[testimonial]”My children and I had an incredible experience sea kayaking off San Juan Island with the assistance of a Sea Quest biologist named Mark Lewis. He facilitated one of the most significant days of my life in the last 15 years. My children, 12 and 15, were also deeply impacted by a fantastic orca whale encounter and the guide’s willingness to share his knowledge.” Jocelyn Castillo, Idaho[/testimonial]
Mark Lewis is one of the original founders of Sea Quest Kayak Tours and Zoetic Research. He was a freelance biologist, kayak guide, birding guide, photographer, author and lecturer for several years before embarking on the creation of our present organization in 1989. Mark has nearly three decades of professional sea kayak guiding experience and is our senior guide instructor. See him performing an impromptu Eskimo roll below.
Mark is well known as the ornithological authority in the San Juan Islands of Washington state as he is the senior author of a birding guide book for the region. He has also done research on marine mammals such as harbor seals and minke whales while a research associate of The Whale Museum. Mark also taught various upper and lower level classes at Skagit Valley College, including “Seabird Ecology” and “Whale School”. Click here if you interested in joining Mark on a birding tour in the San Juan Islands.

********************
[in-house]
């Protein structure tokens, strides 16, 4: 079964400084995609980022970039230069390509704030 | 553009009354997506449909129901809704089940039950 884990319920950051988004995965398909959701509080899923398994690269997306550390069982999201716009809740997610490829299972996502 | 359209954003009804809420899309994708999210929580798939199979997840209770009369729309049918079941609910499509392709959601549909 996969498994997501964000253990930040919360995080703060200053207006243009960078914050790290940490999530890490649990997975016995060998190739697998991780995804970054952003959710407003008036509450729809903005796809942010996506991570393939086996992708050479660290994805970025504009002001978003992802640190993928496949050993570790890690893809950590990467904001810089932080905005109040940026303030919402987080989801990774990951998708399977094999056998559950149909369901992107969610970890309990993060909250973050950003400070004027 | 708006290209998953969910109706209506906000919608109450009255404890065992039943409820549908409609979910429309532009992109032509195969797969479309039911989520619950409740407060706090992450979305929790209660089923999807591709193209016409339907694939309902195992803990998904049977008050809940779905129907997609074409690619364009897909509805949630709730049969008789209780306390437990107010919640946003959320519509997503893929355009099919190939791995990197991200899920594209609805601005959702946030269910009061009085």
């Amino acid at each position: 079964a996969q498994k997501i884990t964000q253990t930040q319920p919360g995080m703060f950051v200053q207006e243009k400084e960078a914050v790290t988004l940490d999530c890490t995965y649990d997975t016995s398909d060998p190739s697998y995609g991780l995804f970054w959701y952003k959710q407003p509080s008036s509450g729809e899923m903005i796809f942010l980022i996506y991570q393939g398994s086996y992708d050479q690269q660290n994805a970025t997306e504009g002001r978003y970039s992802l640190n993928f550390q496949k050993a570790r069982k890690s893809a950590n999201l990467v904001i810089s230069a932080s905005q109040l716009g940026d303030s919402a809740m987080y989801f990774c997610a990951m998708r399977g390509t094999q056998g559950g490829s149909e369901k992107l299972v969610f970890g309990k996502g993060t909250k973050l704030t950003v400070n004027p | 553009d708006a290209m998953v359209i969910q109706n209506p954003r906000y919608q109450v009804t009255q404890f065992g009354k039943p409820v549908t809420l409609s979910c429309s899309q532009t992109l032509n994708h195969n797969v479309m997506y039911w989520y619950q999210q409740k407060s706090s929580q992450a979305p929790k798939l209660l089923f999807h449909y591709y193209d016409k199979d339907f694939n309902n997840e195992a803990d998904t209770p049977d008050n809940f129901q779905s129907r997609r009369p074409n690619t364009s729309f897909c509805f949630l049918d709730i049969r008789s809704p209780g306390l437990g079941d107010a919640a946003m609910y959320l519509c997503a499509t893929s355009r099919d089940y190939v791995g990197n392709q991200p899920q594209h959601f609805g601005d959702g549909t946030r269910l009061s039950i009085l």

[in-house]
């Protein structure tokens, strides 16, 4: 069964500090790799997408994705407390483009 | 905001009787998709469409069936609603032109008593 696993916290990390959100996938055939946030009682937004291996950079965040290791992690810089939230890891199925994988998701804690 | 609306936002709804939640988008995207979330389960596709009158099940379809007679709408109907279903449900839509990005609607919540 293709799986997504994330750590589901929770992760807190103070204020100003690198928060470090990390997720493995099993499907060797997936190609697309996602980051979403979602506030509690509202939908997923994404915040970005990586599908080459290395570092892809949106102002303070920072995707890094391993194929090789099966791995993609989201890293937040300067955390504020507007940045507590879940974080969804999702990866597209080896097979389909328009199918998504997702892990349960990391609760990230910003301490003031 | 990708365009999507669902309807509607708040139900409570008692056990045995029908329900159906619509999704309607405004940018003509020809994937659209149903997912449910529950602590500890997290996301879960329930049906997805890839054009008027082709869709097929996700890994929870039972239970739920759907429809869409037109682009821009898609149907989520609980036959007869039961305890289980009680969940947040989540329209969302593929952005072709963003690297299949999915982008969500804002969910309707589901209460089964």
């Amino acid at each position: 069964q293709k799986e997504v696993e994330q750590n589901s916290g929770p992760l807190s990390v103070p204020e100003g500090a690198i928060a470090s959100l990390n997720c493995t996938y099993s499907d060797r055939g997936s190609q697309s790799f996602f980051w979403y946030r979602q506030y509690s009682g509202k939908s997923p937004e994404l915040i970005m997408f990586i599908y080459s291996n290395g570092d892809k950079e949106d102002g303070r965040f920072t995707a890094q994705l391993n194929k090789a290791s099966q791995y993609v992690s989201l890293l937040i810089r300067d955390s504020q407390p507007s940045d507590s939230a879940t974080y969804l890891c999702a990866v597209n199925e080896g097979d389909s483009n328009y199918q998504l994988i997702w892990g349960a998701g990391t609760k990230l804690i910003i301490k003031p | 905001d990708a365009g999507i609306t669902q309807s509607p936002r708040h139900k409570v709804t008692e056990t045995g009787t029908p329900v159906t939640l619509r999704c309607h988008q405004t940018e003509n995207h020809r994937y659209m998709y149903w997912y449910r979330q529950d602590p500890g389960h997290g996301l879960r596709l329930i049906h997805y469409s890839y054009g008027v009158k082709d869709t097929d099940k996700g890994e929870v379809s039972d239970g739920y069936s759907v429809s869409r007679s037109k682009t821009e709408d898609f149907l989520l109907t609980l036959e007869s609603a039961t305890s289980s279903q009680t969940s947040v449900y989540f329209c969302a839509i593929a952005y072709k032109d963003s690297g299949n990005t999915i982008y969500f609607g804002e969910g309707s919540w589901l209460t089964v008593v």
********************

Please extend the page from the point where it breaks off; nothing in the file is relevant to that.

Mark’s first kayak trip took place in Mexico at the tender age of 19 and he knew immediately that his life was changed from that moment forward. Since then, he has led sea kayaking expeditions in Newfoundland, Nova Scotia, Cape Hatteras, Lake Superior, Lake Huron, Lake Michigan, the Inside Passage of Alaska, British Columbia’s Gulf Islands and Johnstone Strait, Baja California, the tropical coast of Mexico’s Jalisco state, Costa Rica, Hawai’i, and the Barrier Reef of Belize. He’s also managed to travel to all seven continents including Antarctica.
Since 1981, Mark has resided on San Juan Island, Washington in the heart of orca waters. His recent projects have included re-establishing Purple Martins as a breeding species in the San Juans, and protecting oak woodlands and associated wildflower meadows with concerned local landowners and support from the Department of Agriculture.